The lepers, she knew, were accustomed of mornings to come down from their sepulchral abodes in the hill, and take a supply of water for the day from the well En-rogel. Bringing their jars, they would set them on the ground and wait, standing afar until they were filled. To that the mistress and Tirzah must come; for the law was inexorable, and admitted no distinction. A rich leper was no better than a poor one.
So Amrah decided not to speak to Ben-Hur of the story she had heard, but go alone to the well and wait. Hunger and thirst would drive the unfortunates thither, and she believed she could recognize them at sight; if not, they might recognize her.
Meantime Ben-Hur came, and they talked much. To-morrow Malluch would arrive; then the search should be immediately begun. He was impatient to be about it. To amuse himself he would visit the sacred places in the vicinity. The secret, we may be sure, weighed heavily on the woman, but she held her peace.
When he was gone she busied herself in the preparation of things good to eat, applying her utmost skill to the work. At the approach of day, as signalled by the stars, she filled the basket, selected a jar, and took the road to En-rogel, going out by the Fish Gate, which was earliest open, and arriving as we have seen.
Shortly after sunrise, when business at the well was most pressing, and the drawer of water most hurried; when, in fact, half-a-dozen buckets were in use at the same time, everybody making haste to get away before the cool of the morning melted into the heat of the day, the tenantry of the hill began to appear and move about the doors of their tombs. Somewhat later they were discernible in groups, of which not a few were children so young that they suggested the holiest relation. Numbers came momentarily around the turn of the bluff- women with jars upon their shoulders, old and very feeble men hobbling along on staffs and crutches. Some leaned upon the shoulders of others; a few- the utterly helpless- lay, like heaps of rags, upon litters. Even that community of superlative sorrow had its love-light to make life endurable and attractive. Distance softened without entirely veiling the misery of the outcasts.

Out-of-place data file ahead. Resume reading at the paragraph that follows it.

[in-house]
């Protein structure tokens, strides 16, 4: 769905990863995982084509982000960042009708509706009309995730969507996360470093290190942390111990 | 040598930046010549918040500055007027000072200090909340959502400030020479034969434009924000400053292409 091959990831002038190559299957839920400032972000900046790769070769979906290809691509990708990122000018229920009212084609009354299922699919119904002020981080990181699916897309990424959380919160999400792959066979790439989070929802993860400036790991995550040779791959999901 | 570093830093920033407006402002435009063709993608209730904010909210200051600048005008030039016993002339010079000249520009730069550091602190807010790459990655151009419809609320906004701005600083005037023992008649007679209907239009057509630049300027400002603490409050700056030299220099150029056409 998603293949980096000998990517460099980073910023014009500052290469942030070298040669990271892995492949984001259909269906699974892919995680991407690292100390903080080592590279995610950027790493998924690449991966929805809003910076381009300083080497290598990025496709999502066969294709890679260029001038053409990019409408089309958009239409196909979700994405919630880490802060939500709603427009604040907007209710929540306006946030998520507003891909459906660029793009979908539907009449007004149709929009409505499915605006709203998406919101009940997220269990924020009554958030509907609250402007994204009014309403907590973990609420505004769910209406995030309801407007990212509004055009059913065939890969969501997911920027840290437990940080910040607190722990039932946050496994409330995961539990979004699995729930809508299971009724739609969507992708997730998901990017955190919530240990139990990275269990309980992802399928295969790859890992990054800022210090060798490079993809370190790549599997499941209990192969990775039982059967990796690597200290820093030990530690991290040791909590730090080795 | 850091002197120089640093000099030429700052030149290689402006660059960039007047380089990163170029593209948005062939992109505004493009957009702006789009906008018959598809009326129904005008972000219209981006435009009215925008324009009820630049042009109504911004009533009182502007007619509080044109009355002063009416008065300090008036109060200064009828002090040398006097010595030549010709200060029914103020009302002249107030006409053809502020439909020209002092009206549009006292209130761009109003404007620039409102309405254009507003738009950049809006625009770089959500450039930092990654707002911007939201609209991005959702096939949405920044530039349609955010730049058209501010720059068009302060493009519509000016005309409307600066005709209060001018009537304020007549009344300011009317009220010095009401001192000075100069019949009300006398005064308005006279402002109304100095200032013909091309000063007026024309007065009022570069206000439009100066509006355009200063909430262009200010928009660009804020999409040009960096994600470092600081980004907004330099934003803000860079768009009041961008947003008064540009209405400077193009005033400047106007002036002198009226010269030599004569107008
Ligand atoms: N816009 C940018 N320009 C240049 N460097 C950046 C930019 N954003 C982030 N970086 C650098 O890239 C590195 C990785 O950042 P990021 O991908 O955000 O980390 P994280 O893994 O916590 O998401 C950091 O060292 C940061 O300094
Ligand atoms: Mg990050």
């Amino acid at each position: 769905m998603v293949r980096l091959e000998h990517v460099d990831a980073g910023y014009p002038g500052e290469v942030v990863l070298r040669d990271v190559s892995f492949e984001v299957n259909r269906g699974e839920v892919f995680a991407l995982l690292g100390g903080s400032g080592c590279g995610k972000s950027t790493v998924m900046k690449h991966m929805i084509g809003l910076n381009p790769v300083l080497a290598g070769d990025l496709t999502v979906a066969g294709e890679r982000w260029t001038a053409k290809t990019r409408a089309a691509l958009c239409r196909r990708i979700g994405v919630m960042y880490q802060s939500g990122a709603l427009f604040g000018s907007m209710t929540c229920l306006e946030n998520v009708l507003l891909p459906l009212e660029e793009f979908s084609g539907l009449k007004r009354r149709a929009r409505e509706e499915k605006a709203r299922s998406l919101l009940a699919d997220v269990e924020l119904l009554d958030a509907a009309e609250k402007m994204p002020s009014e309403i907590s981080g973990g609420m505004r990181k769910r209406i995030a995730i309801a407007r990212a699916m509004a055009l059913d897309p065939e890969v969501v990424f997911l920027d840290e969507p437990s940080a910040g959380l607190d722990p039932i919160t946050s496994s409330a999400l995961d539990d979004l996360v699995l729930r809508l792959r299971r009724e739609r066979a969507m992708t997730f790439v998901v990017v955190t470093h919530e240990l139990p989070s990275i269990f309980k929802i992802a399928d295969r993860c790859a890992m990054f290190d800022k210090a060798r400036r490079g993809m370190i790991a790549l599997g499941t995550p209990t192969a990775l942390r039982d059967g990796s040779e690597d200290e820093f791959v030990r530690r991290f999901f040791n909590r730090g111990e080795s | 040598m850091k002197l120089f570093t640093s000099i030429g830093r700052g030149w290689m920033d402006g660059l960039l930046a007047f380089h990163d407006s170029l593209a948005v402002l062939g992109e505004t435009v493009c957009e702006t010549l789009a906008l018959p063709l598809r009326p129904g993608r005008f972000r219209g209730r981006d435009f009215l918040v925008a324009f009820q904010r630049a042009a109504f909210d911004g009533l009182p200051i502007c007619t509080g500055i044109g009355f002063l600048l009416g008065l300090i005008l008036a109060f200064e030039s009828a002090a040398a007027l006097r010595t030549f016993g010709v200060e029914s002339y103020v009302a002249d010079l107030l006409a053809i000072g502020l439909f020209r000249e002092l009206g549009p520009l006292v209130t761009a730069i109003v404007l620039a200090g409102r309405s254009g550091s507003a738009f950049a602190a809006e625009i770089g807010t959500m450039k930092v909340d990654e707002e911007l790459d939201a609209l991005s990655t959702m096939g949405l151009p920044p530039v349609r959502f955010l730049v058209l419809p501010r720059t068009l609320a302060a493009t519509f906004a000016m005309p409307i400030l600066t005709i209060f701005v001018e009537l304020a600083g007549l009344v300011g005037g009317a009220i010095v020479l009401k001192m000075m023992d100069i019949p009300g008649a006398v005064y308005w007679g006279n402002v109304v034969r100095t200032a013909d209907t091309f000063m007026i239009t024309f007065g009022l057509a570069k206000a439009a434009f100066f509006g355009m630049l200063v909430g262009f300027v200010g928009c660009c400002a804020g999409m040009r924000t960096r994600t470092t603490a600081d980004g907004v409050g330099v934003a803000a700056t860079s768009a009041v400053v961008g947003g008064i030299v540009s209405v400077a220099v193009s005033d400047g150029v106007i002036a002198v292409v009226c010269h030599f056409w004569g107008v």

From her seat by the well Amrah kept watch upon the spectral groups. She scarcely moved. More than once she imagined she saw those she sought. That they were there upon the hill she had no doubt; that they must come down and near she knew; when the people at the well were all served they would come.
Now, quite at the base of the bluff there was a tomb which had more than once attracted Amrah by its wide gaping. A stone of large dimensions stood near its mouth. The sun looked into it through the hottest hours of the day, and altogether it seemed uninhabitable by anything living, unless, perchance by some wild dogs returning from scavenger duty down in Gehenna. Thence, however, and greatly to her surprise, the patient Egyptian beheld two women come, one half-supporting, half-leading the other. They were both white-haired; both looked old; but their garments were not rent, and they gazed about them as if the locality were new. The witness below thought she even saw them shrink terrified at the spectacle offered by the hideous assemblage of which they found themselves part. Slight reasons, certainly, to make her heart beat faster, and draw her attention to them exclusively; but so they did.